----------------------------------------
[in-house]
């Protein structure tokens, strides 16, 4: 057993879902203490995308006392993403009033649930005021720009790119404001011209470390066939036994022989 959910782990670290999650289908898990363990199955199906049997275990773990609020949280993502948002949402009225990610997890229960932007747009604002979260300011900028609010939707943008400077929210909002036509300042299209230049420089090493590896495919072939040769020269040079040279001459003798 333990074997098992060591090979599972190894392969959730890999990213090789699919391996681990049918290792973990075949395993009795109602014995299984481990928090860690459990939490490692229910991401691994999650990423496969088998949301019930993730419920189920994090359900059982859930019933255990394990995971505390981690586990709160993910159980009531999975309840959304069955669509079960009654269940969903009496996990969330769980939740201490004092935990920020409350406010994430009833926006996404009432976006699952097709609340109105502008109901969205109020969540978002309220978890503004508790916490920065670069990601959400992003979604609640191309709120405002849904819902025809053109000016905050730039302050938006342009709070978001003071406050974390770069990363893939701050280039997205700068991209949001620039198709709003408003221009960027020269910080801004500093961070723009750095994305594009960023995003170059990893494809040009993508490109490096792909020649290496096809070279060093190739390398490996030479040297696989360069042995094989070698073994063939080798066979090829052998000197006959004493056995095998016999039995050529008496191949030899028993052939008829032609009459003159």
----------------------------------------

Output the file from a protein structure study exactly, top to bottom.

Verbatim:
[in-house]
């Protein structure tokens, strides 16, 4: 057993879902203490995308006392993403009033649930005021720009790119404001011209470390066939036994022989 959910782990670290999650289908898990363990199955199906049997275990773990609020949280993502948002949402009225990610997890229960932007747009604002979260300011900028609010939707943008400077929210909002036509300042299209230049420089090493590896495919072939040769020269040079040279001459003798 333990074997098992060591090979599972190894392969959730890999990213090789699919391996681990049918290792973990075949395993009795109602014995299984481990928090860690459990939490490692229910991401691994999650990423496969088998949301019930993730419920189920994090359900059982859930019933255990394990995971505390981690586990709160993910159980009531999975309840959304069955669509079960009654269940969903009496996990969330769980939740201490004092935990920020409350406010994430009833926006996404009432976006699952097709609340109105502008109901969205109020969540978002309220978890503004508790916490920065670069990601959400992003979604609640191309709120405002849904819902025809053109000016905050730039302050938006342009709070978001003071406050974390770069990363893939701050280039997205700068991209949001620039198709709003408003221009960027020269910080801004500093961070723009750095994305594009960023995003170059990893494809040009993508490109490096792909020649290496096809070279060093190739390398490996030479040297696989360069042995094989070698073994063939080798066979090829052998000197006959004493056995095998016999039995050529008496191949030899028993052939008829032609009459003159």